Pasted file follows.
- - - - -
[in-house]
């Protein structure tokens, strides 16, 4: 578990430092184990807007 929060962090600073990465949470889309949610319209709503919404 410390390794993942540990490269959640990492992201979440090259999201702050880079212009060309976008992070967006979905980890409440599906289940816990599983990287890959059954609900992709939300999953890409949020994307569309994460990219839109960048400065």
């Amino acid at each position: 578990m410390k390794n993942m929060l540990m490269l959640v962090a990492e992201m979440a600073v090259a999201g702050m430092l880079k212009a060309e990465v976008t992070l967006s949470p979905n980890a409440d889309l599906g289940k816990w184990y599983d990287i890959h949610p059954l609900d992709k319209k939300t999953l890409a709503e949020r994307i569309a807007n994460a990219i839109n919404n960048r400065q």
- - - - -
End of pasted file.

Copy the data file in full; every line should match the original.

[in-house]
């Protein structure tokens, strides 16, 4: 578990430092184990807007 929060962090600073990465949470889309949610319209709503919404 410390390794993942540990490269959640990492992201979440090259999201702050880079212009060309976008992070967006979905980890409440599906289940816990599983990287890959059954609900992709939300999953890409949020994307569309994460990219839109960048400065």
């Amino acid at each position: 578990m410390k390794n993942m929060l540990m490269l959640v962090a990492e992201m979440a600073v090259a999201g702050m430092l880079k212009a060309e990465v976008t992070l967006s949470p979905n980890a409440d889309l599906g289940k816990w184990y599983d990287i890959h949610p059954l609900d992709k319209k939300t999953l890409a709503e949020r994307i569309a807007n994460a990219i839109n919404n960048r400065q």